50 Subodh Agrawal May 2, 2013 at 9:00 am

AK, you mentioned about US Presidents playing the fool. Here is a wonderful example. For a moment it had me foxed, until I realized what was going on!

51 naras May 3, 2013 at 3:08 am

I thought I knew quite a few things about hindi film songs. OMG, I am the biggest dunce here. I never knew all the things that you out-of-this-world guys and gals unearthed about Kishore Da’s parodies and inspirations. I knew that KK parodied SDB’s Dheere se jaana bagiyan mein but .. those K.C. Dey clips (Anuradha… and teri gathari mein laga chor), and the Ashok Kumar original! I am speechless. And of course, that new look at the endlessly watched Padosan, eye-popping.

52 AK May 4, 2013 at 4:32 pm

Each of us knows only a tiny bit of what is out there, and we are constantly learning from others. For example, I was not aware of KK’s parody of Pankaj Mullick’s Sundar nari preetam pyari, which Venkataramanji pointed out in his comment (in Guni jano bhakt jano).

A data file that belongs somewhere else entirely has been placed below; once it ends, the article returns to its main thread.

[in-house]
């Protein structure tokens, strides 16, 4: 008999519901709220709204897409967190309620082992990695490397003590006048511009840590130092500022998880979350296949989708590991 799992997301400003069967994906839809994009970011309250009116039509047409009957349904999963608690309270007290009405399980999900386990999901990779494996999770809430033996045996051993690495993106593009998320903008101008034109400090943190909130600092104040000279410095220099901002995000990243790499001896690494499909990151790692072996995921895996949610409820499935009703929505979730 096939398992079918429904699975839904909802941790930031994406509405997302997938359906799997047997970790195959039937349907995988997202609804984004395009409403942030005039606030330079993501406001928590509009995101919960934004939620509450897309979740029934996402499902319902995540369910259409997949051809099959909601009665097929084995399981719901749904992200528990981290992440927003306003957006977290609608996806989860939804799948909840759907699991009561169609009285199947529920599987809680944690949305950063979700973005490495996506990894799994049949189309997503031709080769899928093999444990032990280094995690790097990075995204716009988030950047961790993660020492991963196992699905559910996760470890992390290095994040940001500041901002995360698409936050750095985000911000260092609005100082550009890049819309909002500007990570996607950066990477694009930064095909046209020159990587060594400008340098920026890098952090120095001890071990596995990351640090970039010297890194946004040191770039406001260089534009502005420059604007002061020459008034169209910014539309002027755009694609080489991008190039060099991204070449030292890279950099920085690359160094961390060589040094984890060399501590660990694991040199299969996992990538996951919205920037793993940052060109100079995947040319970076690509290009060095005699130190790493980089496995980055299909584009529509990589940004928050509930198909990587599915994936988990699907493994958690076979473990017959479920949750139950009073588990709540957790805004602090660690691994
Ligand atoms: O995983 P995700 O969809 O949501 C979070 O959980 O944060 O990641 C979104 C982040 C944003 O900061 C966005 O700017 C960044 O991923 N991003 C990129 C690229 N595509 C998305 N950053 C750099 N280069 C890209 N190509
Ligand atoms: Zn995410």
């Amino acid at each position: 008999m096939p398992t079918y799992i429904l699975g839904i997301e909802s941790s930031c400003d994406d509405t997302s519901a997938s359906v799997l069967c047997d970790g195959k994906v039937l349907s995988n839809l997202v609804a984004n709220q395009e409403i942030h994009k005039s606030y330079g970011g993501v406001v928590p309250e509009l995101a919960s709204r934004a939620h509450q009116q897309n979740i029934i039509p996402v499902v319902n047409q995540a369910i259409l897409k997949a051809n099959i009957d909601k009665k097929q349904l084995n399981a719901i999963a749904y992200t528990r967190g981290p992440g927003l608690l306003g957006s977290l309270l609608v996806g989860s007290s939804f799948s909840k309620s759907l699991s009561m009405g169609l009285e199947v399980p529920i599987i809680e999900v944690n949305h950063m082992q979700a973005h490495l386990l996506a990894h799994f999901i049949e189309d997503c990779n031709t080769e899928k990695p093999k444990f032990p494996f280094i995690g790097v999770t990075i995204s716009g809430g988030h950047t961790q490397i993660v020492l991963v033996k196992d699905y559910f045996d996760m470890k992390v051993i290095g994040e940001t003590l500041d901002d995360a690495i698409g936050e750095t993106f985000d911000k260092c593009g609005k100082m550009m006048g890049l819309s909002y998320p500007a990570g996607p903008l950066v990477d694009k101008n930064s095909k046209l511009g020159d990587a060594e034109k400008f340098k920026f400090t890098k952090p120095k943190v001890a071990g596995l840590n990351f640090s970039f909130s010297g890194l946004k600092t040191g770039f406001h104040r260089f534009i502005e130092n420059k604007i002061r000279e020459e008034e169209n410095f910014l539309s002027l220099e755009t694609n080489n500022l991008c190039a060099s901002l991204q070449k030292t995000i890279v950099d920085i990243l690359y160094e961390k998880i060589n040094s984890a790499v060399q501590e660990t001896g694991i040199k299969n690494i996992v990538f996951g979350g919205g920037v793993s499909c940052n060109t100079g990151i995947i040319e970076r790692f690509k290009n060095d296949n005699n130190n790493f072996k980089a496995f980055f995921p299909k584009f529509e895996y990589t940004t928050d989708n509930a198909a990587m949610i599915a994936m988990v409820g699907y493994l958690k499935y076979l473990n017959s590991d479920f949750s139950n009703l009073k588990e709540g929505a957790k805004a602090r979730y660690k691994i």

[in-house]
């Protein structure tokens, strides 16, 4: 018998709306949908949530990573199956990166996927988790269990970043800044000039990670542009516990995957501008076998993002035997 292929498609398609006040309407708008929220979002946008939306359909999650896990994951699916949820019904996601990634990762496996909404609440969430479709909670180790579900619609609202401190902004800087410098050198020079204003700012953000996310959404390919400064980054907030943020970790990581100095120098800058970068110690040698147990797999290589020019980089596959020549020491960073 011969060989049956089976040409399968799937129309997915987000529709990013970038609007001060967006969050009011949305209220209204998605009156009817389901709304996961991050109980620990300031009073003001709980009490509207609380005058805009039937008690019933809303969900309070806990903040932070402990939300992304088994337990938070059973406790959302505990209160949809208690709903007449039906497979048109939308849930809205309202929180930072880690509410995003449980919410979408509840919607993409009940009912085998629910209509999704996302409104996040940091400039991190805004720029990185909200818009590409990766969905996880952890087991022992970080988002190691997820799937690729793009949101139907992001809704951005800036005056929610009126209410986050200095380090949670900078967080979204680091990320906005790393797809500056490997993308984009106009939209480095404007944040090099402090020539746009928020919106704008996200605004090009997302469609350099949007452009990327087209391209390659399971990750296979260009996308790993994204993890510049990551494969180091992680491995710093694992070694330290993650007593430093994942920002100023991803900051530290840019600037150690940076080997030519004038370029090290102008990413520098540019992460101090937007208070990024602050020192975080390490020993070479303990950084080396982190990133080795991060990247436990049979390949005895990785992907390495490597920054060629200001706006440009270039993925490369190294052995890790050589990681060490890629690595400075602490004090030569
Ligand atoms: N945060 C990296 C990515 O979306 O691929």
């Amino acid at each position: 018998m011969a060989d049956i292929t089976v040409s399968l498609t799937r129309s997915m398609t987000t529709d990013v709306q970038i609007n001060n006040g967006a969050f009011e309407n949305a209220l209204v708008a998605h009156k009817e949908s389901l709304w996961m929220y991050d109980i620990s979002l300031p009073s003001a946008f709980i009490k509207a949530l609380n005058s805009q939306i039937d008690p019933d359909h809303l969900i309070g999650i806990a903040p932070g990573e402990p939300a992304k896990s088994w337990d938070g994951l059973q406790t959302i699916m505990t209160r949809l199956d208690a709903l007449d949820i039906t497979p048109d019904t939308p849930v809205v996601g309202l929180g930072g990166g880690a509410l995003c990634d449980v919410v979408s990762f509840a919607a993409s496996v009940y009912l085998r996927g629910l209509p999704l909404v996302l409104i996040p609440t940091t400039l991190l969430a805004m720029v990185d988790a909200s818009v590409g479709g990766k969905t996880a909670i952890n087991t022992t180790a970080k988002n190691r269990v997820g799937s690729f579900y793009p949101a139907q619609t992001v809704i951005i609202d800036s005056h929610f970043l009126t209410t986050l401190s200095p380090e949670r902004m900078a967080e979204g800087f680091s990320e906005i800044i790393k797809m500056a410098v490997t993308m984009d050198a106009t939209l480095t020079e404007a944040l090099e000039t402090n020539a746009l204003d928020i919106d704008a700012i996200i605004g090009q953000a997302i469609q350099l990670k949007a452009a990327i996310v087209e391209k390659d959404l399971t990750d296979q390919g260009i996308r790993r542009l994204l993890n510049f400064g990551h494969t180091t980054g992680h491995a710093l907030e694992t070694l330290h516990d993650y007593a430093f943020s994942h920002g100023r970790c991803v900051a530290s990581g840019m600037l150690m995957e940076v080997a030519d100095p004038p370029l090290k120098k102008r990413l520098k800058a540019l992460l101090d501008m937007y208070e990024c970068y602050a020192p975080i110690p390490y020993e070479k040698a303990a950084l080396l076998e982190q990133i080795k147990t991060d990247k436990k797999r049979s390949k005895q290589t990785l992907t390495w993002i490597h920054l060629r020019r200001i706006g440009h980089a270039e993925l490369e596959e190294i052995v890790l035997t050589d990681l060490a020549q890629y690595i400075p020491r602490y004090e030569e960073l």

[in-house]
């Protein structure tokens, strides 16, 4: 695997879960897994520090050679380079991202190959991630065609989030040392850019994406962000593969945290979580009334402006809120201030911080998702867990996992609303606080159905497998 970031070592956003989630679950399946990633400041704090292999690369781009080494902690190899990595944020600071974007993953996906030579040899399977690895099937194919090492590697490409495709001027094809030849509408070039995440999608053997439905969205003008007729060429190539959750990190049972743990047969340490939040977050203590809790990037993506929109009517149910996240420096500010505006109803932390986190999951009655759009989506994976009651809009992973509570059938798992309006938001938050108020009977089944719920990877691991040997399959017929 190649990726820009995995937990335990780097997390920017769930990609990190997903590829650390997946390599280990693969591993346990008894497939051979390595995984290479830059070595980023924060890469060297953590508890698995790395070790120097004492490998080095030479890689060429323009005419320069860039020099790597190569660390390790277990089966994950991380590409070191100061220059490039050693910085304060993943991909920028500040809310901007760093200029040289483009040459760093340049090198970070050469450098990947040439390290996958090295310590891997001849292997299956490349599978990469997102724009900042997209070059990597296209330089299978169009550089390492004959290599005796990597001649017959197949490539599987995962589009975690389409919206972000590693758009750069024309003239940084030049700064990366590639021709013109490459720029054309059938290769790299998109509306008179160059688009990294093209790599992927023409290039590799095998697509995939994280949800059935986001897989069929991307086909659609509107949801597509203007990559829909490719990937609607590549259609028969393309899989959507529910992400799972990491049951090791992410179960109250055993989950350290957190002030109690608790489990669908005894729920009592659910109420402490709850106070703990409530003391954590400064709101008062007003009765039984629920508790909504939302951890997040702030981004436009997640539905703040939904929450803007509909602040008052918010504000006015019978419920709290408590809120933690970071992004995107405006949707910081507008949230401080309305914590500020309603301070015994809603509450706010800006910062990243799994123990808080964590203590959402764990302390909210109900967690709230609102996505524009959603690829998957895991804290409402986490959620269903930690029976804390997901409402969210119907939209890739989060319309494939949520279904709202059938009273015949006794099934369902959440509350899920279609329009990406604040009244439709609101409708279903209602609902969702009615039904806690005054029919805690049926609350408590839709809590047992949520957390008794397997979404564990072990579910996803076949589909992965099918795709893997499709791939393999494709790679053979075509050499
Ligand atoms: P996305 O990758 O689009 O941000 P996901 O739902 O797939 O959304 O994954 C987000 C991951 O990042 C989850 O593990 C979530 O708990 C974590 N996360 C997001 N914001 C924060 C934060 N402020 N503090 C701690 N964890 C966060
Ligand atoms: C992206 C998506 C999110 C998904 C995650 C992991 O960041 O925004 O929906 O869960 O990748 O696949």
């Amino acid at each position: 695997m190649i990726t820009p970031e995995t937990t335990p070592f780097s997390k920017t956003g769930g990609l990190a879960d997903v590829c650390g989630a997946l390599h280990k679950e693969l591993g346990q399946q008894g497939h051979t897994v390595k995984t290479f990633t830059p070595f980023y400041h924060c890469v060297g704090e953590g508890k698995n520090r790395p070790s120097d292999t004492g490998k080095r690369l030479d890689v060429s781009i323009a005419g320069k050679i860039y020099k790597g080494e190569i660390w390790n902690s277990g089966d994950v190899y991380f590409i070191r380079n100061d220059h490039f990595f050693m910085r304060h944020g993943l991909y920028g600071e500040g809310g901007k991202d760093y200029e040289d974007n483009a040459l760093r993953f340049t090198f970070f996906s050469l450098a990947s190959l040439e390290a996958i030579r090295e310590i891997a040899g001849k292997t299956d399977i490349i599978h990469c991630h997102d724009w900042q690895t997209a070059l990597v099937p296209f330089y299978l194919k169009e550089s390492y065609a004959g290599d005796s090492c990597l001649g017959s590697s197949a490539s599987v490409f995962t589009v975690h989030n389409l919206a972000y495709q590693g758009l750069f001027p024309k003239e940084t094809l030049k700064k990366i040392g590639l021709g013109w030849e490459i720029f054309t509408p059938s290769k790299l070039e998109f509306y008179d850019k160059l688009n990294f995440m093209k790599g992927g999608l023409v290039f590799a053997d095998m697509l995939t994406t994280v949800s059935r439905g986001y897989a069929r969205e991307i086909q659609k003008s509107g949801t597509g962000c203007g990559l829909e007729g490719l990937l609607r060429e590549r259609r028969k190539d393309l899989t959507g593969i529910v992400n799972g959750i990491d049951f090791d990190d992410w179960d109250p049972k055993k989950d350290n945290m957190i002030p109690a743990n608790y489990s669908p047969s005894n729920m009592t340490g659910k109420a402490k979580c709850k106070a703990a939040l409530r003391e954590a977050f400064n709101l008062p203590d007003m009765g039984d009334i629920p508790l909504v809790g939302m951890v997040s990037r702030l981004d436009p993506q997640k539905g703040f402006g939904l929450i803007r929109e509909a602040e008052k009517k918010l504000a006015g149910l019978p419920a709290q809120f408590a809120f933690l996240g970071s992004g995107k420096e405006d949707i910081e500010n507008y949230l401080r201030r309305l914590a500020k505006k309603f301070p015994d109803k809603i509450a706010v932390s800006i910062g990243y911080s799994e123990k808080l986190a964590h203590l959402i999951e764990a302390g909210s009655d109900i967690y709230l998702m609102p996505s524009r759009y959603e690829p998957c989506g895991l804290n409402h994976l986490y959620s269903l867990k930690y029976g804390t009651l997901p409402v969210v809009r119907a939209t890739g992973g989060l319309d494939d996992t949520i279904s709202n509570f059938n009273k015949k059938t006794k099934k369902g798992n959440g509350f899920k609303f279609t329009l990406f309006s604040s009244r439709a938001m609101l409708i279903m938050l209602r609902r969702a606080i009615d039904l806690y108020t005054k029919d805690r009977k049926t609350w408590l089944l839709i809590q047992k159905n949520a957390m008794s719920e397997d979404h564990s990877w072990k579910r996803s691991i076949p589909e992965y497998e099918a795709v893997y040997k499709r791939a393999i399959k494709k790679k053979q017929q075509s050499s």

Who knows how many more are hidden in Padosan? For example, I remember he had effortlessly weaved in the traditional thumri Maine lakho ke bol sahe sanwariya tere liye in one of the scenes. The beauty of Kishore Kumar is that he does it without any logic, and makes it endearing. And some of his references are too clever, such as Anuradha, O Anuradh from Vidyapati. His screen name Vidyapati leaves no doubt that it was a smart parody. I could connect only because I had seen Vidyapati long back and this got embedded in my memory. Those days Doordarshan used to show such movies, now you can’t see them for love or money.

53 D P Rangan October 6, 2015 at 12:47 am

I am not equal to experts above in digging out songs to fit this category. I can give a few more of British Parliament jokes:

Gladstone and Disareli were noted rivals. Disraeli remarked ‘ If Gladstone were to fall into Thames, it would be a disaster. But if someone were to rescue him it would be a calamity.

Two Parliamentarians were confronting each other in the muddy road in London. The belligerent one remarked – I never give way to fools. The other stepped down with the remark – I always do.

The late Kennedy remarked : If Republicans stop telling lies about us we agree not to tell truth about them.

54 AK October 6, 2015 at 10:40 pm

DP Rangan,
There are many great examples of humour. Since we are at it, let me cite too:
1. Reagan was on the operating table having been shot in an attempted assassination. He asked the doctors, I hope you guys are not democrats.
2. Churchill on Attlee when told he is a very modest person: He has much to be modest about.